Surfing – Most Common Injuries
If you’re a keen surfer, it can become a way of life as much as a sport and therefore injury can be devastating. The sport is physically demanding and encourages surfers to push boundaries by trying out new manoeuvres and tackling bigger waves. Protect yourself against the financial consequences of injury with one of our specialist policies.
Lacerations to head, lower leg and foot
The superficial soft tissue which lies at the surface of the skin is easy to damage, whether it be from the sharp edges of your surfboard fin, or from rocks and corals. Falling from your board when surfing onto a coral reef can result in stitches and possible infection. Reduce this risk by wearing rubber booties and if you’re a beginner, by choosing a softer fin for your board. Surfers may choose to wear a helmet when surfing in large waves or over reefs.
Soft tissue strains
These range from contusions to acute strains to the spine, shoulder, knee and ankle. The constant and rapid changes in position from lying down on the board to standing up require flexibility, so loosening up before getting in the water is integral to injury prevention.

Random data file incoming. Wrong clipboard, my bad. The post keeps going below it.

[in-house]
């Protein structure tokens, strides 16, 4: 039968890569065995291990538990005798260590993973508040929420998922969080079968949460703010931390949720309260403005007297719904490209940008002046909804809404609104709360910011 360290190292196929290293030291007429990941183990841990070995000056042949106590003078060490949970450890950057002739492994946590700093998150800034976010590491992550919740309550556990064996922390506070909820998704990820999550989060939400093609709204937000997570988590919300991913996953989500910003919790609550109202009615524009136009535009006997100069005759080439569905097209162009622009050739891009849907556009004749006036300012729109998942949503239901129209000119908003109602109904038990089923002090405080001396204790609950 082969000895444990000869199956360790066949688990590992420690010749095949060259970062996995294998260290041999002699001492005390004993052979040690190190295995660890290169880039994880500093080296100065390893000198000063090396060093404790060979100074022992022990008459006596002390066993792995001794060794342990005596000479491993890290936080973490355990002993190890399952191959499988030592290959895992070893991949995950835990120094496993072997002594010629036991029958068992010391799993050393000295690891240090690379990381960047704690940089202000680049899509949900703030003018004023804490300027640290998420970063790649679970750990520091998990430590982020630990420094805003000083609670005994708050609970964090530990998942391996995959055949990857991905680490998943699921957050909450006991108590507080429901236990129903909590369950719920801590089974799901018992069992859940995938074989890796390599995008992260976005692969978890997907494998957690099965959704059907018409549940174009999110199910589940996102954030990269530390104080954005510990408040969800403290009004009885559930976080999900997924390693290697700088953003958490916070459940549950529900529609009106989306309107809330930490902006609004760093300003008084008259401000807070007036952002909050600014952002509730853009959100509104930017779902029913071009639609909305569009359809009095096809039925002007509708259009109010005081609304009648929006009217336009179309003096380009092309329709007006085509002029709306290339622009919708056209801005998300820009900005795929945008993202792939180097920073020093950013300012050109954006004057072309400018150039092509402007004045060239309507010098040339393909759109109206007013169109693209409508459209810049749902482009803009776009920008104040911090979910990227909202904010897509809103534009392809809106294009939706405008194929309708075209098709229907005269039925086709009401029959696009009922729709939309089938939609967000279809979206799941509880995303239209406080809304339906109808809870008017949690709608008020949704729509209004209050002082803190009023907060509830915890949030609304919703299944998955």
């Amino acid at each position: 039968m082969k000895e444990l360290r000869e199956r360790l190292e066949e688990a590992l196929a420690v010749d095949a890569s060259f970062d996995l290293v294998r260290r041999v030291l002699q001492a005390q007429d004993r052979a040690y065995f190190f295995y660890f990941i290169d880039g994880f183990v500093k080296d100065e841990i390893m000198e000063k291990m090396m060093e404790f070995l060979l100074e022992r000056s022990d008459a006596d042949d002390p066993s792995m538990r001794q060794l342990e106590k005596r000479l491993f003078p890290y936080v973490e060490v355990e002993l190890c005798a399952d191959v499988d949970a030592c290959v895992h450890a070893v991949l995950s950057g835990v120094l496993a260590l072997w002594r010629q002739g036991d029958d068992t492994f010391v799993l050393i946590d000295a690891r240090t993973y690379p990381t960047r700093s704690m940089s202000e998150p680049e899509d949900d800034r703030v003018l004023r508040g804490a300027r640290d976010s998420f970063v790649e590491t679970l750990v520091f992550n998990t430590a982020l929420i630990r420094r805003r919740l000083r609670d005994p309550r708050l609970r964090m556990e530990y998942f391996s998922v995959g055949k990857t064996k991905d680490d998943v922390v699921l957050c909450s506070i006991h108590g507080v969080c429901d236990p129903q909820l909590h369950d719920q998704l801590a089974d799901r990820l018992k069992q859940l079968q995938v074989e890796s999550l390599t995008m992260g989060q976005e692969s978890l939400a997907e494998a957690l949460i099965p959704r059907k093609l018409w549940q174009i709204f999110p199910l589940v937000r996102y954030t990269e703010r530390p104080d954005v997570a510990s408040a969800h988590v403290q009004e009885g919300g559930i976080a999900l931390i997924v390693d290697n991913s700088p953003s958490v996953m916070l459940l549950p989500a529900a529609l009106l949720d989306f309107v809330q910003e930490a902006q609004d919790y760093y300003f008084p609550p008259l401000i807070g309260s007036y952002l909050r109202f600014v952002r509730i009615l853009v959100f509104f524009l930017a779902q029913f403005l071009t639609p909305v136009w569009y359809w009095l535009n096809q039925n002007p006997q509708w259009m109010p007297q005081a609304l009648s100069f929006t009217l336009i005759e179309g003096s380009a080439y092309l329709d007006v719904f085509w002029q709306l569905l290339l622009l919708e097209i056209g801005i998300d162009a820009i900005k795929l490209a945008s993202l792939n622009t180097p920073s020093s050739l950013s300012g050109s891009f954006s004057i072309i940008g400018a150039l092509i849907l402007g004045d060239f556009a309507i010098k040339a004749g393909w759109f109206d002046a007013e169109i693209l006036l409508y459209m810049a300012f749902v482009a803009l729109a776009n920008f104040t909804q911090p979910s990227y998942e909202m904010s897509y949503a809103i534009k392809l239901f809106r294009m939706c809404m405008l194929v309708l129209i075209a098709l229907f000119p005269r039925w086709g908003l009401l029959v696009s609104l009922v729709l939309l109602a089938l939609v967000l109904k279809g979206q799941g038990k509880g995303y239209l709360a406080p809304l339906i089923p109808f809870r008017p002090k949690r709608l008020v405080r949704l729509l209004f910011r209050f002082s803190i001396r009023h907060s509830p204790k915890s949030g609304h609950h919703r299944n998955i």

Eye damage can be sustained due to a wayward surfboard tip and is often a very serious injury as the tip can compromise vision. It is easily avoidable however by putting an inexpensive soft nose guard on the tip of your surfboard. Also be wary of the UV rays reflected off the water which increase in strength by 50%. If possible avoid surfing when the sun is at its strongest during the midday hours.
Joint surface damage
When a surfer’s feet leave the board at the top of a wave and then find it again at the bottom of the wave, excessive rotational force may be exerted through the knees and ankles due to unbalance. Core stability exercises will help; plyometrics and agility training is ideal.
This is a shoulder overuse injury and relates to the prolonged time spent paddling on a surfboard. It is similar to that which affects swimmers. Flexibility in this area can help to prevent such an injury but if sustained, physiotherapy will be needed. Often an imbalance between the internal and external rotator-cuff strength is the cause and needs addressing.